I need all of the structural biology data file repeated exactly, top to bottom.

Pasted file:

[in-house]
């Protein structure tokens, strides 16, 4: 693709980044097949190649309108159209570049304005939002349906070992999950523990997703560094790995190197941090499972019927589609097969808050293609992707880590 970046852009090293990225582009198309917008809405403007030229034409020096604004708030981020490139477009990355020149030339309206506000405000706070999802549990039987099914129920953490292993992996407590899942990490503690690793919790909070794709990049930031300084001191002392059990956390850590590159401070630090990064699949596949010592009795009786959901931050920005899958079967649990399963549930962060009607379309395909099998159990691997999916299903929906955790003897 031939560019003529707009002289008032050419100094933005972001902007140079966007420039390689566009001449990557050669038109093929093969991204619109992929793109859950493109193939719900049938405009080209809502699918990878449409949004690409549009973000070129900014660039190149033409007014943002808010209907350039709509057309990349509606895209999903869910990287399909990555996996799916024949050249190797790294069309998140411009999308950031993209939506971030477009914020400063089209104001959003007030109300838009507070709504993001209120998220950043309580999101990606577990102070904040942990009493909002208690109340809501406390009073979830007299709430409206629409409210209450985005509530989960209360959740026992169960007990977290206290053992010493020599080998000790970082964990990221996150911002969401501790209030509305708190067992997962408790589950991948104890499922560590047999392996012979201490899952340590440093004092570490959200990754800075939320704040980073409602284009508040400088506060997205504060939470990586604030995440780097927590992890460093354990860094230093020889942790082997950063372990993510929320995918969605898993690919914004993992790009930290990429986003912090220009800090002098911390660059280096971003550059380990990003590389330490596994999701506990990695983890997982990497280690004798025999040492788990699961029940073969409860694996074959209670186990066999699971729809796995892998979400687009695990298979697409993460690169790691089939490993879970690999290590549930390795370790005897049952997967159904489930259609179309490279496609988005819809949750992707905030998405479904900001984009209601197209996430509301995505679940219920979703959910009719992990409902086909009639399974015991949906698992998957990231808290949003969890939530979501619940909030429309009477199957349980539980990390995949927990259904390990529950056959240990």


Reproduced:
[in-house]
């Protein structure tokens, strides 16, 4: 693709980044097949190649309108159209570049304005939002349906070992999950523990997703560094790995190197941090499972019927589609097969808050293609992707880590 970046852009090293990225582009198309917008809405403007030229034409020096604004708030981020490139477009990355020149030339309206506000405000706070999802549990039987099914129920953490292993992996407590899942990490503690690793919790909070794709990049930031300084001191002392059990956390850590590159401070630090990064699949596949010592009795009786959901931050920005899958079967649990399963549930962060009607379309395909099998159990691997999916299903929906955790003897 031939560019003529707009002289008032050419100094933005972001902007140079966007420039390689566009001449990557050669038109093929093969991204619109992929793109859950493109193939719900049938405009080209809502699918990878449409949004690409549009973000070129900014660039190149033409007014943002808010209907350039709509057309990349509606895209999903869910990287399909990555996996799916024949050249190797790294069309998140411009999308950031993209939506971030477009914020400063089209104001959003007030109300838009507070709504993001209120998220950043309580999101990606577990102070904040942990009493909002208690109340809501406390009073979830007299709430409206629409409210209450985005509530989960209360959740026992169960007990977290206290053992010493020599080998000790970082964990990221996150911002969401501790209030509305708190067992997962408790589950991948104890499922560590047999392996012979201490899952340590440093004092570490959200990754800075939320704040980073409602284009508040400088506060997205504060939470990586604030995440780097927590992890460093354990860094230093020889942790082997950063372990993510929320995918969605898993690919914004993992790009930290990429986003912090220009800090002098911390660059280096971003550059380990990003590389330490596994999701506990990695983890997982990497280690004798025999040492788990699961029940073969409860694996074959209670186990066999699971729809796995892998979400687009695990298979697409993460690169790691089939490993879970690999290590549930390795370790005897049952997967159904489930259609179309490279496609988005819809949750992707905030998405479904900001984009209601197209996430509301995505679940219920979703959910009719992990409902086909009639399974015991949906698992998957990231808290949003969890939530979501619940909030429309009477199957349980539980990390995949927990259904390990529950056959240990």